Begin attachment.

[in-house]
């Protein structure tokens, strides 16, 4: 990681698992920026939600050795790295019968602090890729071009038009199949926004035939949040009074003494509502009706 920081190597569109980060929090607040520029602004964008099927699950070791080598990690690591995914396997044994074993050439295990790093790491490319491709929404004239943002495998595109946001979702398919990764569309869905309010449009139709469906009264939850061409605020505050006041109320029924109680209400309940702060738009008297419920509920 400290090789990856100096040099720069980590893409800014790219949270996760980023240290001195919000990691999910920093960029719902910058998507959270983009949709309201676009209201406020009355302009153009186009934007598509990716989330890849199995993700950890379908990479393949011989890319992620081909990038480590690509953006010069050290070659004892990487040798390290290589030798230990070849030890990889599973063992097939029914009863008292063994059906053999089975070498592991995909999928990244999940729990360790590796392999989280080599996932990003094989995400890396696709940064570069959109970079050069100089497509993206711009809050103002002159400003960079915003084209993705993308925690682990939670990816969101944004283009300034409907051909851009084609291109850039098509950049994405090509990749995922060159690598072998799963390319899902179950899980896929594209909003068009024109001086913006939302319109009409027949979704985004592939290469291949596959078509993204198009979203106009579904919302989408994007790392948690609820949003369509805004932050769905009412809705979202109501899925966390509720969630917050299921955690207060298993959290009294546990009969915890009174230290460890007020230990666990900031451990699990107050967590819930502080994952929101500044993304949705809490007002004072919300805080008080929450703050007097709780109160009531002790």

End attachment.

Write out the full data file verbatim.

[in-house]
């Protein structure tokens, strides 16, 4: 990681698992920026939600050795790295019968602090890729071009038009199949926004035939949040009074003494509502009706 920081190597569109980060929090607040520029602004964008099927699950070791080598990690690591995914396997044994074993050439295990790093790491490319491709929404004239943002495998595109946001979702398919990764569309869905309010449009139709469906009264939850061409605020505050006041109320029924109680209400309940702060738009008297419920509920 400290090789990856100096040099720069980590893409800014790219949270996760980023240290001195919000990691999910920093960029719902910058998507959270983009949709309201676009209201406020009355302009153009186009934007598509990716989330890849199995993700950890379908990479393949011989890319992620081909990038480590690509953006010069050290070659004892990487040798390290290589030798230990070849030890990889599973063992097939029914009863008292063994059906053999089975070498592991995909999928990244999940729990360790590796392999989280080599996932990003094989995400890396696709940064570069959109970079050069100089497509993206711009809050103002002159400003960079915003084209993705993308925690682990939670990816969101944004283009300034409907051909851009084609291109850039098509950049994405090509990749995922060159690598072998799963390319899902179950899980896929594209909003068009024109001086913006939302319109009409027949979704985004592939290469291949596959078509993204198009979203106009579904919302989408994007790392948690609820949003369509805004932050769905009412809705979202109501899925966390509720969630917050299921955690207060298993959290009294546990009969915890009174230290460890007020230990666990900031451990699990107050967590819930502080994952929101500044993304949705809490007002004072919300805080008080929450703050007097709780109160009531002790």